18. Komogortsev, O. V., Gobert, D. V., Jayarathna, S., Koh, D. H., & Gowda, S. M. (2010). Standardization of automated analyses of oculomotor fixation and saccadic behaviors. IEEE Transactions on Biomedical Engineering, 57(11), 2635–2645.CrossRefGoogle Scholar
  19. Komogortsev, O. V., & Karpov, A. (2013). Automated classification and scoring of smooth pursuit eye movements in the presence of fixations and saccades. Behavior Research Methods, 45(1), 203–215.CrossRefGoogle Scholar
  20. Kyoung Ko, H., Snodderly, D. M., & Poletti, M. (2016). Eye movements between saccades: Measuring ocular drift and tremor. Vision Research, 122, 93–104.CrossRefGoogle Scholar
  21. Land, M. F. (2006). Eye movements and the control of actions in everyday life. Progress in Retinal and Eye Research, 25(3), 296–324.CrossRefGoogle Scholar
  22. Larsson, L., Nyström, M., Andersson, R., & Stridh, M. (2015). Detection of fixations and smooth pursuit movements in high-speed eye-tracking data. Biomedical Signal Processing and Control, 18, 145–152.CrossRefGoogle Scholar
  23. Larsson, L., Nyström, M., & Stridh, M. (2013). Detection of saccades and postsaccadic oscillations in the presence of smooth pursuit. IEEE Transactions on Biomedical Engineering, 60(9), 2484–2493.CrossRefGoogle Scholar
  24. Molchanov, P., Yang, X., Gupta, S., Kim, K., Tyree, S., & Kautz, J. (2016). Online detection and classification of dynamic hand gestures with recurrent 3D convolutional neural network. In The IEEE conference on computer vision and pattern recognition (CVPR).Google Scholar
  25. Nyström, M. (2015). Marcus Nyström — Humanities Lab, Lund University. http://www.humlab.lu.se/en/person/MarcusNystrom
  26. Nyström, M., & Holmqvist, K. (2010). An adaptive algorithm for fixation, saccade, and glissade detection in eyetracking data. Behavior Research Methods, 42(1), 188–204.CrossRefGoogle Scholar
  27. Ren, S., He, K., Girshick, R., & Sun, J. (2015). Faster R-CNN: Towards real-time object detection with region proposal networks. In C. Cortes, N.D. Lawrence, D.D. Lee, M. Sugiyama, & R. Garnett (Eds.) Advances in neural information processing systems 28 (pp. 91–99). Curran Associates, Inc.Google Scholar
  28. Rottach, K. G., Zivotofsky, A. Z., Das, V.E., Averbuch-Heller, L., Discenna, A. O., Poonyathalang, A., & Leigh, R. J. (1996). Comparison of horizontal, vertical and diagonal smooth pursuit eye movements in normal human subjects. Vision Research, 36(14), 2189–2195.CrossRefGoogle Scholar
  29. Salvucci, D. D., & Anderson, J. R. (1998). Tracing eye movement protocols with cognitive process models. In Proceedings of the 20th annual conference of the cognitive science society (pp. 923–928). Lawrence Erlbaum Associates Inc.Google Scholar
  30. Salvucci, D. D., & Goldberg, J. H. (2000). Identifying fixations and saccades in eye-tracking protocols. In Proceedings of the 2000 symposium on eye tracking research & applications, ETRA ’00 (pp. 71–78). New York: ACM.Google Scholar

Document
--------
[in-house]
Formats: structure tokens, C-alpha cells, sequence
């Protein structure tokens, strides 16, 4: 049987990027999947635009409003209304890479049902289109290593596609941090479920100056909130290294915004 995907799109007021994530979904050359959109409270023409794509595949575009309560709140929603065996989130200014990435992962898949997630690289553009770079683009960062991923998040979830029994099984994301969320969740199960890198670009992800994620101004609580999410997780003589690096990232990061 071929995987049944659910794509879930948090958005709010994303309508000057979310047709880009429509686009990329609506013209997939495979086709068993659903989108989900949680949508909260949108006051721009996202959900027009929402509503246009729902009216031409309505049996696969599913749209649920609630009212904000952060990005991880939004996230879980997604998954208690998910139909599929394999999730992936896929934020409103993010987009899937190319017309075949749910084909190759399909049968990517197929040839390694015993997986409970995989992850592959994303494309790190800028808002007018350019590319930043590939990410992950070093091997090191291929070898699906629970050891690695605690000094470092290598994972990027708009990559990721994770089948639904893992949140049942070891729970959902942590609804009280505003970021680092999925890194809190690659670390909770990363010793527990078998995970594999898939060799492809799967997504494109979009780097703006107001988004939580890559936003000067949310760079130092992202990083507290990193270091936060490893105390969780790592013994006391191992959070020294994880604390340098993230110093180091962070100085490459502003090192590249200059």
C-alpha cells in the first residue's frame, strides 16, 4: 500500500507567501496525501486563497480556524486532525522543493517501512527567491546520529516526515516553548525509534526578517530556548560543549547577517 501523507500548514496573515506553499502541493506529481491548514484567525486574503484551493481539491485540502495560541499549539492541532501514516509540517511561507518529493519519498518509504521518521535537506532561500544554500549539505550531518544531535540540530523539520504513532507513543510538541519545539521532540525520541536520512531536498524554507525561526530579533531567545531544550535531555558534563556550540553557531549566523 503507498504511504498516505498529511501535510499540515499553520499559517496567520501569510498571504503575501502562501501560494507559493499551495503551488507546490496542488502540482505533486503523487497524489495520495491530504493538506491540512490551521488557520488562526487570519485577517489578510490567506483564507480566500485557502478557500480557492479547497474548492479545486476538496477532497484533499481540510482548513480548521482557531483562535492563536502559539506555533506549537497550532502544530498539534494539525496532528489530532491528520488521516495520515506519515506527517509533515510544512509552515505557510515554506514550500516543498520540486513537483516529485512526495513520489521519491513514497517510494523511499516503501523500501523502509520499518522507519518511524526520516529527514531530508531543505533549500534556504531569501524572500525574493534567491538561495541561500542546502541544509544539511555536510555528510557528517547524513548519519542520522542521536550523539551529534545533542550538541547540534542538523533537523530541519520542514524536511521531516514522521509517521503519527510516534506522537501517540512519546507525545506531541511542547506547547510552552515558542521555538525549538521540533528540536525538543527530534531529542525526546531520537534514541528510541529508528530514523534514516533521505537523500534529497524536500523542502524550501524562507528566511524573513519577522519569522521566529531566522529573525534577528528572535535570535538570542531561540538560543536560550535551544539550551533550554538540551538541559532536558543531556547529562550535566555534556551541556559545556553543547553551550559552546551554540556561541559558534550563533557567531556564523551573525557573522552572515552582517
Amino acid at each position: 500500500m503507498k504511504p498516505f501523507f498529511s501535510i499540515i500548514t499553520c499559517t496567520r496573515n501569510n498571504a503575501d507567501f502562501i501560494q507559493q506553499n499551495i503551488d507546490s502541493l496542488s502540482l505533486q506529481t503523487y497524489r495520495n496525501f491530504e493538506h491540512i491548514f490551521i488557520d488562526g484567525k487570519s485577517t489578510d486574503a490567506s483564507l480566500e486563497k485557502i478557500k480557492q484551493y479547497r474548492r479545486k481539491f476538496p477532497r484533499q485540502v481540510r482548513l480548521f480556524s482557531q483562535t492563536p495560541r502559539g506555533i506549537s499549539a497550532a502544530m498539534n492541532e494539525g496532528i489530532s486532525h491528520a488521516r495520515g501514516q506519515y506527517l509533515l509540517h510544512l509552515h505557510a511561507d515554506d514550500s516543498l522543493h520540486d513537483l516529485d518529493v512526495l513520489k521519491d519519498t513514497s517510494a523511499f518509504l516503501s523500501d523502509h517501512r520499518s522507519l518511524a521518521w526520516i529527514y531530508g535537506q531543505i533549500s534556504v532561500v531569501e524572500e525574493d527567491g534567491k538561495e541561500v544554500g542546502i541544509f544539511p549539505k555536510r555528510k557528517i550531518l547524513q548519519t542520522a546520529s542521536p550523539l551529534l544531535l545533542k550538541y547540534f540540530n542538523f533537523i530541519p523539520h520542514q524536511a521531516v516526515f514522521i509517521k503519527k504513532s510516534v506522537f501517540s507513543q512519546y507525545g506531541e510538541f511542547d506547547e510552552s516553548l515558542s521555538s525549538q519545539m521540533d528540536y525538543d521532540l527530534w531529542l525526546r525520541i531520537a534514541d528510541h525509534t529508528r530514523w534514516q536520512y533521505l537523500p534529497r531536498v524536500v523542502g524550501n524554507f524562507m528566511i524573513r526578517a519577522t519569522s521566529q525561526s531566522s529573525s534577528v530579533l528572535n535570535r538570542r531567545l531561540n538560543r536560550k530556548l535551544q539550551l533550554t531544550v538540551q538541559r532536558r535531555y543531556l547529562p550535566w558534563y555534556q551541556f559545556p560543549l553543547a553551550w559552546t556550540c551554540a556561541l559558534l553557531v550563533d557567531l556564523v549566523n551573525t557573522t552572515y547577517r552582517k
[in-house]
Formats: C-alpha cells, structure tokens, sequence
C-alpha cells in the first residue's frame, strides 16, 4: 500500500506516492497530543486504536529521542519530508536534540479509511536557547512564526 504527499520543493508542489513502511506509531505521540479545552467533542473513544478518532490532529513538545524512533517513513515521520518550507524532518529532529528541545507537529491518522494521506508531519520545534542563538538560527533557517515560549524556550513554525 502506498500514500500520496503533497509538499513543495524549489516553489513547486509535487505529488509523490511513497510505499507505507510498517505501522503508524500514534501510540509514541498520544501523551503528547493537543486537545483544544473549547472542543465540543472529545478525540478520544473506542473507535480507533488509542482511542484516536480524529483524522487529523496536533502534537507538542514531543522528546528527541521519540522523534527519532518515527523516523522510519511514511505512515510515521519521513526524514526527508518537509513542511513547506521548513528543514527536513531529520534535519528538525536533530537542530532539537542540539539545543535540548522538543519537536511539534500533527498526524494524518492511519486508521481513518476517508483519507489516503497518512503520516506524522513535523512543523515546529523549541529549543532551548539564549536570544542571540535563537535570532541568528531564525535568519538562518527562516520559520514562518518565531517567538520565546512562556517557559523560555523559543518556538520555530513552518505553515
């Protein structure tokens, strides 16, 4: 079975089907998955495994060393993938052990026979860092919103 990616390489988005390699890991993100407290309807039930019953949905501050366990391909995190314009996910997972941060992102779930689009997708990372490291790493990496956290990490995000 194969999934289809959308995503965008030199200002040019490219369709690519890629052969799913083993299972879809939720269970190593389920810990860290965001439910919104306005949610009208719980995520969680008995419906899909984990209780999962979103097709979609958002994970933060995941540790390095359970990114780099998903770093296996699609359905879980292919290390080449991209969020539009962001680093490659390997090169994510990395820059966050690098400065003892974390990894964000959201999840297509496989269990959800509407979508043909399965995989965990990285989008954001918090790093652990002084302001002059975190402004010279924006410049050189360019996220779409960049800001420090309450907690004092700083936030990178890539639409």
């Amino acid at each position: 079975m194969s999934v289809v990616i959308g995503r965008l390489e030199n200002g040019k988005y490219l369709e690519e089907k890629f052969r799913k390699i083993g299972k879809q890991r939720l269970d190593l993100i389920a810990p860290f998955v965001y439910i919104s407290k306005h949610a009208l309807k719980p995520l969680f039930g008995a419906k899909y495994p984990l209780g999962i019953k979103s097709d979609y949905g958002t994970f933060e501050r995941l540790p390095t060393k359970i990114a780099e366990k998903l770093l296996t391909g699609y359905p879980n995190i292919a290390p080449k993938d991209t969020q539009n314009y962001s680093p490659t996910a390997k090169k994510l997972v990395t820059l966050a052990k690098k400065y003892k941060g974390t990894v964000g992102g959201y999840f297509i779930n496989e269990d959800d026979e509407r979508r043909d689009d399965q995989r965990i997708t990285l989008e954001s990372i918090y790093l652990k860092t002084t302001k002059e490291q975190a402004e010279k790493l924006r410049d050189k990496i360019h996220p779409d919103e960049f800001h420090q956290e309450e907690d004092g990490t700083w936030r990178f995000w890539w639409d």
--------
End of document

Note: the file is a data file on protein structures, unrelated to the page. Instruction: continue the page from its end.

31. San Agustin, J. (2010). Off-the-shelf gaze interaction. PhD thesis, IT-Universitetet i København.Google Scholar
  32. Santini, T. (2016). Automatic identification of eye movements. http://ti.uni-tuebingen.de/Eye-Movements-Identification.1845.0.html
  33. Santini, T., Fuhl, W., Kübler, T., & Kasneci, E. (2016). Bayesian identification of fixations, saccades, and smooth pursuits. In Proceedings of the ninth biennial ACM symposium on eye tracking research & applications, ETRA ’16 (pp. 163–170). New York: ACM.Google Scholar
  34. Sauter, D., Martin, B. J., Di Renzo, N., & Vomscheid, C. (1991). Analysis of eye tracking movements using innovations generated by a Kalman filter. Medical and Biological Engineering and Computing, 29(1), 63–69.CrossRefGoogle Scholar
  35. Startsev, M., Agtzidis, I., & Dorr, M. (2016). Smooth pursuit. http://michaeldorr.de/smoothpursuit/
  36. Tieleman, T., & Hinton, G. (2012). Lecture 6.5-rmsprop: Divide the gradient by a running average of its recent magnitude. COURSERA: Neural Networks for Machine Learning, 4(2), 26–31.Google Scholar
  37. Tran, D., Bourdev, L., Fergus, R., Torresani, L., & Paluri, M. (2015). Learning spatiotemporal features with 3D convolutional networks. In 2015 IEEE international conference on computer vision (ICCV) (pp. 4489–4497).Google Scholar
  38. van der Lans, R., Wedel, M., & Pieters, R. (2011). Defining eye-fixation sequences across individuals and tasks: The binocular-individual threshold (BIT) algorithm. Behavior Research Methods, 43(1), 239–257.CrossRefGoogle Scholar
  39. Vidal, M., Bulling, A., & Gellersen, H. (2012). Detection of smooth pursuits using eye movement shape features. In Proceedings of the symposium on eye tracking research & applications, ETRA ’12 (pp. 177–180). New York: ACM.Google Scholar
  40. Walther, D., & Koch, C. (2006). Modeling attention to salient proto-objects. Neural Networks, 19(9), 1395–1407.CrossRefGoogle Scholar
  41. Yarbus, A. L. (1967) Eye movements during perception of moving objects (pp. 159–170). Boston: Springer.Google Scholar
  42. Zemblys, R., Niehorster, D. C., Komogortsev, O., & Holmqvist, K. (2017). Using machine learning to detect events in eye-tracking data. Behavior Research Methods, 50(1), 160–181.  https://doi.org/10.3758/s13428-017-0860-3 CrossRefGoogle Scholar

Copyright information

© Psychonomic Society, Inc. 2018

Authors and Affiliations

  • Mikhail Startsev
    • 1
  • Ioannis Agtzidis
    • 1
  • Michael Dorr
    • 1
  1. 1.Technical University of MunichInstitute for Human-Machine CommunicationMunichGermany

Personalised recommendations